Three employees of Uncle Pete’s Community Market hope to raise the funds to buy the store. From left: Yvette “Pixie” Grady, Kristina Strout and Hailey Pelkey-Graf at the kitchen’s order and takeout window. (Jerry Klepner photo)

Calling themselves “The Three Musketeers,” three women who work in the kitchen at Uncle Pete’s Community Market want to buy the store.

Kristina Strout, 54, Hailey Pelkey-Graf, 22, and Yvette “Pixie” Grady, also 22, said they love where they work and don’t want to see the store sold to strangers.

The trio of employees needs to raise money for a down payment toward the approximately $600,000 required to purchase the property and the business’s inventory from owner Pete Arnold, who put the market on Route 123 up for sale in January. The women said they’re exploring all options, from bank loans to personal loans to an online fundraiser.

Will Arnold sell the market to them if they can come up with the money to buy it?

“They’re my number one choice, absolutely,” Arnold said.

With a caveat.

“It’s not a done deal because I don’t want to send away any prospective (outside) buyers,” Arnold said. “The continuity would be great. Their vision is the same as mine. They’re all here (in Harpswell) and not from away.”

Strout recently took a few minutes away from the kitchen, where she typically can be found preparing takeout orders. A delicate cross hung from her neck over an orange T-shirt.

“I truly believe if this is meant to happen, that’s the way it’s supposed to be,” she said. “I believe I have a purpose and part of my purpose is taking care of my community.”

Pelkey-Graf said she has worked at the store for Arnold and its previous owner since she was 16. “Everybody in the community is so giving and caring for each other, so I want to keep being involved in that,” she said.

Harpswell “is a very tight-knit community,” she added. “The reason we’re here is to support the community.”

Their goal to buy the store won’t affect any other offers, noted Strout. “Pete has been very supportive,” she said. “If I can’t get this to work, I’ll continue to work for Peter until he sells. I want to be able to do what I love to do and make a little money.” And she wants her junior colleagues to get a head start in the business while they’re young.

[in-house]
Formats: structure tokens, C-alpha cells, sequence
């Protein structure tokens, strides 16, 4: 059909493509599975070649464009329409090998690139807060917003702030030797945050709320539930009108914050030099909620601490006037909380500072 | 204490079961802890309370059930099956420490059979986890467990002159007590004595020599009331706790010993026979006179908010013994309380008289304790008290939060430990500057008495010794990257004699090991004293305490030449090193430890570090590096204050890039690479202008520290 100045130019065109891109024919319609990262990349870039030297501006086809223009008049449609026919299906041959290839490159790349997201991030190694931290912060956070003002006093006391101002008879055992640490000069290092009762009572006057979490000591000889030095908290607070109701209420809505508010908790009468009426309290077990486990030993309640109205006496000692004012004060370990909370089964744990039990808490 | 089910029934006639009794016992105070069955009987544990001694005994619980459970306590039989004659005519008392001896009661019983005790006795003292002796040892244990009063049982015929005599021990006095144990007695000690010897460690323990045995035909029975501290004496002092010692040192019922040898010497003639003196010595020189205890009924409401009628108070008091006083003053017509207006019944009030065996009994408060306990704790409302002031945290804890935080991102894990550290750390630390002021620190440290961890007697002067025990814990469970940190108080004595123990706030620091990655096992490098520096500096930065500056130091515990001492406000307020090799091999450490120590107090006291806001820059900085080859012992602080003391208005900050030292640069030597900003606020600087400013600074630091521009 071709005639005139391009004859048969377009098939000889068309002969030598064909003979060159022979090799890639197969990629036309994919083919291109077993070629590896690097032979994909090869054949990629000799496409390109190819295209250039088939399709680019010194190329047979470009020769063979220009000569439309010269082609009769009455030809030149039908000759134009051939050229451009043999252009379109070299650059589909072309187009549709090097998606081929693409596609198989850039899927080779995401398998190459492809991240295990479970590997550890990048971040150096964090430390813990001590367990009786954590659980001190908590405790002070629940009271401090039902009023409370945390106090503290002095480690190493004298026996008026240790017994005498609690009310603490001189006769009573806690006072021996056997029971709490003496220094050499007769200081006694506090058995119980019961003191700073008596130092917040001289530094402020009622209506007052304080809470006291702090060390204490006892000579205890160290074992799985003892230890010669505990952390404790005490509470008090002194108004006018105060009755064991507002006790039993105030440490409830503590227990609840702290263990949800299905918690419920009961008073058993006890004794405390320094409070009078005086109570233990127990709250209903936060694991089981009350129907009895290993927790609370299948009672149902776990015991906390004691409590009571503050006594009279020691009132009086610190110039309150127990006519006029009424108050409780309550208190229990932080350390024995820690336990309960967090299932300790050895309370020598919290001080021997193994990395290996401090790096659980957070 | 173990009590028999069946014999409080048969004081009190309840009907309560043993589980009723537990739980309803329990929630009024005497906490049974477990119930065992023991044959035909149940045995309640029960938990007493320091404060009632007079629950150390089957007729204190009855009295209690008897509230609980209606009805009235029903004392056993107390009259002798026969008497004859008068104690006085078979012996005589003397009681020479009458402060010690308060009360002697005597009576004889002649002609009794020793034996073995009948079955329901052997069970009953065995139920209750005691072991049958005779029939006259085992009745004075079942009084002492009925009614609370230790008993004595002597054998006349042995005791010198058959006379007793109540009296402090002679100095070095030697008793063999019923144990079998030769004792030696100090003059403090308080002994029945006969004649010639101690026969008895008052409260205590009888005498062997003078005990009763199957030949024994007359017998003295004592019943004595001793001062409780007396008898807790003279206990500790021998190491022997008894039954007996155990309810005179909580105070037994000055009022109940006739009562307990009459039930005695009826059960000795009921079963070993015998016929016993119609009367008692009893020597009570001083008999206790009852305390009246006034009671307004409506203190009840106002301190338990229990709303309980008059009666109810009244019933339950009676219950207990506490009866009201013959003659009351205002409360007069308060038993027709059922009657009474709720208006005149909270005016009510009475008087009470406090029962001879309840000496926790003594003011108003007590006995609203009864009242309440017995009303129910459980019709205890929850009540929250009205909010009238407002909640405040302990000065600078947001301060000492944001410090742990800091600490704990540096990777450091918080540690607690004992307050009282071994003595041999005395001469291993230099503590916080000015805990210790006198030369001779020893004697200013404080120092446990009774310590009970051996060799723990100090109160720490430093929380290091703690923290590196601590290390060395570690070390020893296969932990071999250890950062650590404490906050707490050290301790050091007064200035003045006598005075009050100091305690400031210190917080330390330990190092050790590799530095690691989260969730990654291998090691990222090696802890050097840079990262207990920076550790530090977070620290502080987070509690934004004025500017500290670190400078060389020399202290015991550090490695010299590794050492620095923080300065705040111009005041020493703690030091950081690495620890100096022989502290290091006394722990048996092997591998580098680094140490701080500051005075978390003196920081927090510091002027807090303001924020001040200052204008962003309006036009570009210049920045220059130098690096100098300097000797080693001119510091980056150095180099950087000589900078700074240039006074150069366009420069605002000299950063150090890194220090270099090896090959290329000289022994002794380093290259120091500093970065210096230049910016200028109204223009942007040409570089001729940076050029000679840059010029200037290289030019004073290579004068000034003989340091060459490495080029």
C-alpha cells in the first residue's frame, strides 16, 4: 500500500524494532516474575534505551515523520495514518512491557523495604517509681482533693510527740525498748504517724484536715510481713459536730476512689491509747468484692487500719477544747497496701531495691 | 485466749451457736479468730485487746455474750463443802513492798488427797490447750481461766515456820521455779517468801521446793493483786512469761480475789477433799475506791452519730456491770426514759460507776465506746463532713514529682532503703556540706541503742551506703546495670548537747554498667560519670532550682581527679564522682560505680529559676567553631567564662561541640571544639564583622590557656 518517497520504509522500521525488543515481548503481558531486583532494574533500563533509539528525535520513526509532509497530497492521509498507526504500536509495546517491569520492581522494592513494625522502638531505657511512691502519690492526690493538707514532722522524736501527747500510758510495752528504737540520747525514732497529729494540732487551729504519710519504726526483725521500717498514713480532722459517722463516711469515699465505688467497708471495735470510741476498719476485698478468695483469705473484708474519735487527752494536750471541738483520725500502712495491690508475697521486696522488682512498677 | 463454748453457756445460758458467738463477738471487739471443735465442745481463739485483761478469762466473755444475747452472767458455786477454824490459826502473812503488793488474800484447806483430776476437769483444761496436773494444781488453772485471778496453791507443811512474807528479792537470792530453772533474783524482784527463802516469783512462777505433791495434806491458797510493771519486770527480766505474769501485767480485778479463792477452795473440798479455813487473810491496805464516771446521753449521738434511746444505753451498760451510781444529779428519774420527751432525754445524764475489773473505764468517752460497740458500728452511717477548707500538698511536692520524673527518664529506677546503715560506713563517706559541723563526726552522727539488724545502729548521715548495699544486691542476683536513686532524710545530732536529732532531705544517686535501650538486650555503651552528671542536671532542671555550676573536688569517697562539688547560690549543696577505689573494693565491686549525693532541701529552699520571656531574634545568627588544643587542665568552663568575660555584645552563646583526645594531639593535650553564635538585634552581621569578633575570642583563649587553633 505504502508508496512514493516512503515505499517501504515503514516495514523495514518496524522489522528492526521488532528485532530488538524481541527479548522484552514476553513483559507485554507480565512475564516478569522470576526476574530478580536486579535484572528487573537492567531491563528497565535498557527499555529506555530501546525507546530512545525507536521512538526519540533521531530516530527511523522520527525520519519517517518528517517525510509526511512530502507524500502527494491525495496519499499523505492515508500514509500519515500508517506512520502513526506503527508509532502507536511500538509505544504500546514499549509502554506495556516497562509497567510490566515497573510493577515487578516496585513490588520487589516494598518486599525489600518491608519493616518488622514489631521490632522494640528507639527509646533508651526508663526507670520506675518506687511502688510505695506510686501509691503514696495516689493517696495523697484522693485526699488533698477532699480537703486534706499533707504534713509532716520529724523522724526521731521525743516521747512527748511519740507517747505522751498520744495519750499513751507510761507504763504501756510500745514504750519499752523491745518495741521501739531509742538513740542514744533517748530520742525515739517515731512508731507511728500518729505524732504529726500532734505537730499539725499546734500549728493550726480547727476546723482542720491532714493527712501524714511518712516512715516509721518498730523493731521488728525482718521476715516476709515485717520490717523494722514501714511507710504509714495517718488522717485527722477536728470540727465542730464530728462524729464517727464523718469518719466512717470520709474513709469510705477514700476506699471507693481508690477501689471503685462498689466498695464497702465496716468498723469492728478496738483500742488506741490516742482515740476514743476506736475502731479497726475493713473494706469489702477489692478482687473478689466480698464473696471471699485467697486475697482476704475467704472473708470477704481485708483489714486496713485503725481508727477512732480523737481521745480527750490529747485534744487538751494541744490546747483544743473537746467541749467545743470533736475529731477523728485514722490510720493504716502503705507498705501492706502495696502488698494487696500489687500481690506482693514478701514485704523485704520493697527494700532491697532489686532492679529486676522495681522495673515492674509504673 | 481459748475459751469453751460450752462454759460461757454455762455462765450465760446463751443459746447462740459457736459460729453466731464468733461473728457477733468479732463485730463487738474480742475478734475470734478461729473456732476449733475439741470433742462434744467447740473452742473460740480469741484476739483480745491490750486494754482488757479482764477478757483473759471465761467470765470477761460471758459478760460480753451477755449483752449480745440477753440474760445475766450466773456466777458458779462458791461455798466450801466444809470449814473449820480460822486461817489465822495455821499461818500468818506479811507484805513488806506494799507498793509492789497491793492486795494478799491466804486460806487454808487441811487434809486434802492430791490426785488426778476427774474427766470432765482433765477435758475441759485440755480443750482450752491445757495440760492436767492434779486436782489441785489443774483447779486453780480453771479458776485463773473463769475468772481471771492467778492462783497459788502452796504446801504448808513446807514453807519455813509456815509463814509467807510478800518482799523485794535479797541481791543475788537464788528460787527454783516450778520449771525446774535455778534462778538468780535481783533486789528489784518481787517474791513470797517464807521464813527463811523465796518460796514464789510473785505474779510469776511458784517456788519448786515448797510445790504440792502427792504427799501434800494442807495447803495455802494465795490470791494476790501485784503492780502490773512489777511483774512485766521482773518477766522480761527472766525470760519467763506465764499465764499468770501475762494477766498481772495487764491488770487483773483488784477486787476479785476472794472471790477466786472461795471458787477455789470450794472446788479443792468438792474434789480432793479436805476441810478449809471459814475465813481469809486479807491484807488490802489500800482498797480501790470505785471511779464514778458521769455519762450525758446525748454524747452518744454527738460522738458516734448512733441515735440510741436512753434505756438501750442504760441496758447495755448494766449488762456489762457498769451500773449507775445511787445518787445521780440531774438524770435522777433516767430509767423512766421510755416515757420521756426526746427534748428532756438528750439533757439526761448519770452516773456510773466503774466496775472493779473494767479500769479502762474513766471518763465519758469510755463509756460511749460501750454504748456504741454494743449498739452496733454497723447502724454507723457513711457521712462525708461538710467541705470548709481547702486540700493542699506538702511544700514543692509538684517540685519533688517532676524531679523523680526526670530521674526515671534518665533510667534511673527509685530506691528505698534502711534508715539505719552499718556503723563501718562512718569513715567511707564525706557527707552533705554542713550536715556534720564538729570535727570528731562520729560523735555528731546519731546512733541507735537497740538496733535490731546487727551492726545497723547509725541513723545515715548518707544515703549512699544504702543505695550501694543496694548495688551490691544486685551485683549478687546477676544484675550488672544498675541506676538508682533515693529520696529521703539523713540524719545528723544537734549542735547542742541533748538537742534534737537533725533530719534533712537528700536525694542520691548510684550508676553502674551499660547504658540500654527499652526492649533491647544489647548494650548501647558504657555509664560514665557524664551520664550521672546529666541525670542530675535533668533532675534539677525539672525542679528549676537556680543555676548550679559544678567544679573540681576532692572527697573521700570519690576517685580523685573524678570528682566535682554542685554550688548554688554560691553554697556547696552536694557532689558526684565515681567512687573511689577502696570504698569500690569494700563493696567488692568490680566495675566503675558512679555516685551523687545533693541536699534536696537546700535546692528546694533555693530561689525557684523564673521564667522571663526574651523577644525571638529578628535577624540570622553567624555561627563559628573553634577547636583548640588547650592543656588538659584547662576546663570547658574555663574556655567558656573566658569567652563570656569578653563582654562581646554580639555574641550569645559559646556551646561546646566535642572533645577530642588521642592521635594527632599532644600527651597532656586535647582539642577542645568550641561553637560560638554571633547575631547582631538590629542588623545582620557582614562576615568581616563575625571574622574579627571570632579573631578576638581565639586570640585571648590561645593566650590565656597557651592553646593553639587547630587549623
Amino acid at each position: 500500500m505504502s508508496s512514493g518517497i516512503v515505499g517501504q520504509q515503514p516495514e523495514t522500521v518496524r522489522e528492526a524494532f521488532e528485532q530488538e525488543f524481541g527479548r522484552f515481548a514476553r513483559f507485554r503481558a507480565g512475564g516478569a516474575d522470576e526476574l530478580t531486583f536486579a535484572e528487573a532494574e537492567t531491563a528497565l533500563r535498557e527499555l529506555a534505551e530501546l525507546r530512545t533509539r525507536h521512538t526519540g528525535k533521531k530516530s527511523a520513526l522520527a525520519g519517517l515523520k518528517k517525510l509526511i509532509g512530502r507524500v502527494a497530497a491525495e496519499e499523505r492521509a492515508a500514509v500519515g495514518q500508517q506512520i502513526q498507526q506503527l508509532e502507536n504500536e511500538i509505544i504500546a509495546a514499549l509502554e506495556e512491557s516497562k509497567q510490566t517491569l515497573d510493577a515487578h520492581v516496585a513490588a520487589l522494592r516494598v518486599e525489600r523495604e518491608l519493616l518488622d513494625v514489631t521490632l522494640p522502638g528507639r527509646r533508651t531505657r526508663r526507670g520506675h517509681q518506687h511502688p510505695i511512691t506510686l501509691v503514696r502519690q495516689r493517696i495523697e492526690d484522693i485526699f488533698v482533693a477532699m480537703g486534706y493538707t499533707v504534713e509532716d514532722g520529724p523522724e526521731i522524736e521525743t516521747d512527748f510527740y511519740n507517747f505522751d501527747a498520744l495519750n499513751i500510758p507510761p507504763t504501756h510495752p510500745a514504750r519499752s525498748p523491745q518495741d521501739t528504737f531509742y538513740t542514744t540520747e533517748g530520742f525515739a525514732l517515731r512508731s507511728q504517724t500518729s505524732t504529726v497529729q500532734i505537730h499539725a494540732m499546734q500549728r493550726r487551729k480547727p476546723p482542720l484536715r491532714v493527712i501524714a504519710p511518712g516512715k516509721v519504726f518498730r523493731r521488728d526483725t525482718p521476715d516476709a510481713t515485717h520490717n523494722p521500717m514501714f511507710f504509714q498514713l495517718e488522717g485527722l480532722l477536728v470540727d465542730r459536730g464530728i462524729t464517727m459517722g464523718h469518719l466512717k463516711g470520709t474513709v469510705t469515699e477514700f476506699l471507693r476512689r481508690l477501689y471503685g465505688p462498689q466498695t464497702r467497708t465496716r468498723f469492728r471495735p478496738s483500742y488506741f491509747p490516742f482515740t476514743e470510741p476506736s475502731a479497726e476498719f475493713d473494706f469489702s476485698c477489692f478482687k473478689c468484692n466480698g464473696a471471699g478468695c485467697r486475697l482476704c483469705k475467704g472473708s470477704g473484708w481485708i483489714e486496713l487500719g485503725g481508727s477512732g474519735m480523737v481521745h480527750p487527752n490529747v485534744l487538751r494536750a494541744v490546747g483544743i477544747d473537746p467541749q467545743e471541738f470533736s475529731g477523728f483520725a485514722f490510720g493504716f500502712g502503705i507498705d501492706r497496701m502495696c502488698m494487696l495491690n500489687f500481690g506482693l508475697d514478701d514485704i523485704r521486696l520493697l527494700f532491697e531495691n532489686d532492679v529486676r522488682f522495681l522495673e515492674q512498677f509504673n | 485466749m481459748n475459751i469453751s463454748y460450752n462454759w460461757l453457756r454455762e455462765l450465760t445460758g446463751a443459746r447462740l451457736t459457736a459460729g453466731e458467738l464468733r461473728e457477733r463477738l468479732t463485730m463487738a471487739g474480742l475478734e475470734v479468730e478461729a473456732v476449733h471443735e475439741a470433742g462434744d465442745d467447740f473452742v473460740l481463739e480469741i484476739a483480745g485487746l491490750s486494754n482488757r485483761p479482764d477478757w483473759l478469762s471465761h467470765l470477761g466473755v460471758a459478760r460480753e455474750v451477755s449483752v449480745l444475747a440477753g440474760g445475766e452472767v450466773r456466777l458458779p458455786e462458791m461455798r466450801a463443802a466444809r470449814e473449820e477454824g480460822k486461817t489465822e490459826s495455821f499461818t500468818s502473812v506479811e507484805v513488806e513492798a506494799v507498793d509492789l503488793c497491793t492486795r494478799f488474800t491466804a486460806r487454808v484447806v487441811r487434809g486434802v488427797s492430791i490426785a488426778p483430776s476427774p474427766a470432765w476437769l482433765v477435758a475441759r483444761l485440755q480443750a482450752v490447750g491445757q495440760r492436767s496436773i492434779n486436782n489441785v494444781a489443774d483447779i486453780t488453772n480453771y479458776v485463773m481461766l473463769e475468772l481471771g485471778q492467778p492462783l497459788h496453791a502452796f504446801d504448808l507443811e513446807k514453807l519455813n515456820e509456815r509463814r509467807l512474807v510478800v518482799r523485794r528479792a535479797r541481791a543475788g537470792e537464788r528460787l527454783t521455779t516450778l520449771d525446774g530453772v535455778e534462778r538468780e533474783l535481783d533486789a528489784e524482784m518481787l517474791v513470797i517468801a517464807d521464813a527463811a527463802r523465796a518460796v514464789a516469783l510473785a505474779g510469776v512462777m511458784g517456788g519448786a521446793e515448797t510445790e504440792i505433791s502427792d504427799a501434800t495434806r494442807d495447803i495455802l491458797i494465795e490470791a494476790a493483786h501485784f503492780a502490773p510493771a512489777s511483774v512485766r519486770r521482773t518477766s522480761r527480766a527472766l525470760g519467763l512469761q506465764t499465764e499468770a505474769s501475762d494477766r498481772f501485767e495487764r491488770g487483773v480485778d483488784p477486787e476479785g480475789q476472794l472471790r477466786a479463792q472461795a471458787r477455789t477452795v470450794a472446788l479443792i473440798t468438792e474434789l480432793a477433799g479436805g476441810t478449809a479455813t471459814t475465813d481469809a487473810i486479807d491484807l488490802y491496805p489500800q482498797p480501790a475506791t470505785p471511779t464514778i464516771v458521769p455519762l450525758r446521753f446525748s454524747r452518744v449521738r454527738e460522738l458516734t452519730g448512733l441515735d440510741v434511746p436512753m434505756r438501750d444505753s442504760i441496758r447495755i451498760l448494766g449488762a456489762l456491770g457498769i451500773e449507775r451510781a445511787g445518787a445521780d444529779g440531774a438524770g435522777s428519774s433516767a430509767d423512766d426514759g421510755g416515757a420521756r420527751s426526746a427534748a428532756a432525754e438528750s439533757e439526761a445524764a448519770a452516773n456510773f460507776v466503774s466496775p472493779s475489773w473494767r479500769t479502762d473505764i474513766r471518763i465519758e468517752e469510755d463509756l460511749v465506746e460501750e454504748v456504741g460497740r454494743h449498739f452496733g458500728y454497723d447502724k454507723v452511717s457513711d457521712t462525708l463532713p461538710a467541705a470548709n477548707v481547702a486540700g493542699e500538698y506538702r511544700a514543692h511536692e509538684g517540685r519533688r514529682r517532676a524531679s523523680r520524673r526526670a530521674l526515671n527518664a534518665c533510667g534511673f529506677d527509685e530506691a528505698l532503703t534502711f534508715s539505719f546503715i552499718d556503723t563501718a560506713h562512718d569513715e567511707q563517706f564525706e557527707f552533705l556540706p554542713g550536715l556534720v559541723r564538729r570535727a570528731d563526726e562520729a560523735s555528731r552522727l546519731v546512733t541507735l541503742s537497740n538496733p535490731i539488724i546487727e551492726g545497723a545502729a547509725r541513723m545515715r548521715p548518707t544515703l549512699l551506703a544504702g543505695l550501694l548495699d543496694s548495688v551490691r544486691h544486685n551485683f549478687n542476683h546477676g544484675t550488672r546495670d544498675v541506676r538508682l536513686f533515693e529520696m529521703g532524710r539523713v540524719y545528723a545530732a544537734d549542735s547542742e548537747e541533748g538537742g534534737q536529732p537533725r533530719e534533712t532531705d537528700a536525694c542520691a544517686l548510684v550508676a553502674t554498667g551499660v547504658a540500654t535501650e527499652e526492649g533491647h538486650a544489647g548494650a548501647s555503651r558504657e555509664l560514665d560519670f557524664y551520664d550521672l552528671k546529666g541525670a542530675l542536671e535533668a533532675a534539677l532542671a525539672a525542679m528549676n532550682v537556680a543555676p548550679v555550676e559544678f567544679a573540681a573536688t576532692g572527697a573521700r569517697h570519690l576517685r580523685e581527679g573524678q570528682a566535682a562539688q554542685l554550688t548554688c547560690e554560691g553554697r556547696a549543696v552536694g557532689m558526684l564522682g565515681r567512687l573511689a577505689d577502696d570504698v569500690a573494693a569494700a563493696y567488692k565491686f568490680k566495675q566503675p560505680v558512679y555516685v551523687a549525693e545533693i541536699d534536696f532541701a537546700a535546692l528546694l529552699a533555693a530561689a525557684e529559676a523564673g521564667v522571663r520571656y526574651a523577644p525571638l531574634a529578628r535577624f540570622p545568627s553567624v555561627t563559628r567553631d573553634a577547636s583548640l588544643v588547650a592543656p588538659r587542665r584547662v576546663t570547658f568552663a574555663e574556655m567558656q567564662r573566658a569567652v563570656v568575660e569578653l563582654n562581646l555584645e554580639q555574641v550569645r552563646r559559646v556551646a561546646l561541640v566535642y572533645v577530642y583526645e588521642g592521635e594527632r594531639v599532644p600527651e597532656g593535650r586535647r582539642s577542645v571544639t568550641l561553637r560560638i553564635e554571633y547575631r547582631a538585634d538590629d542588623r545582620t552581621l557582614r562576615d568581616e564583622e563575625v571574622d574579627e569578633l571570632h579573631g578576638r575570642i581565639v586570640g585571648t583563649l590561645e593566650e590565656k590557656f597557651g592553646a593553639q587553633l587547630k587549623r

Are they confident they can raise the funds?

“I was very upset when I found out Pete was selling,” said Grady, whose parents own Two Coves Farm on Harpswell Neck. “I was very nervous about it changing hands and the impact it would have on the store.” She said it is “really important to at least try” to buy it. “It’s scary but I want to do it.”

If they’re able to buy the market, the women said that while they learn the business, they’ll likely continue working in the kitchen, whipping up homemade soup and making sandwiches and pizza. And Arnold likely will continue working, with shorter hours so he can travel. “If the girls take it, they’ve asked me to stay,” he said. “All I want is to be paid fair like I pay them.”

Arnold has said he won’t sell to just anyone. It has to be someone who has his vision, loves the community, keeps the employees on the payroll, and will continue to sell gas and diesel from the store’s 1989-model pumps. He said he already has turned down four offers.

Strout said she knows what it’s like to be on the receiving end of support. In August 2019, she whacked her head on a lobster boat’s trap rack, compressing and shattering two cervical spine vertebrae. The entire community reached out to her to raise money while she was recuperating. Now she wants to give back to the community.

How long is Arnold giving the women to come up with the money? “That’s open as long as it’s moving forward,” he said.

Connie Sage Conner is a retired editor of The Virginian-Pilot. She lives in Harpswell and serves on the Harpswell News Board of Directors.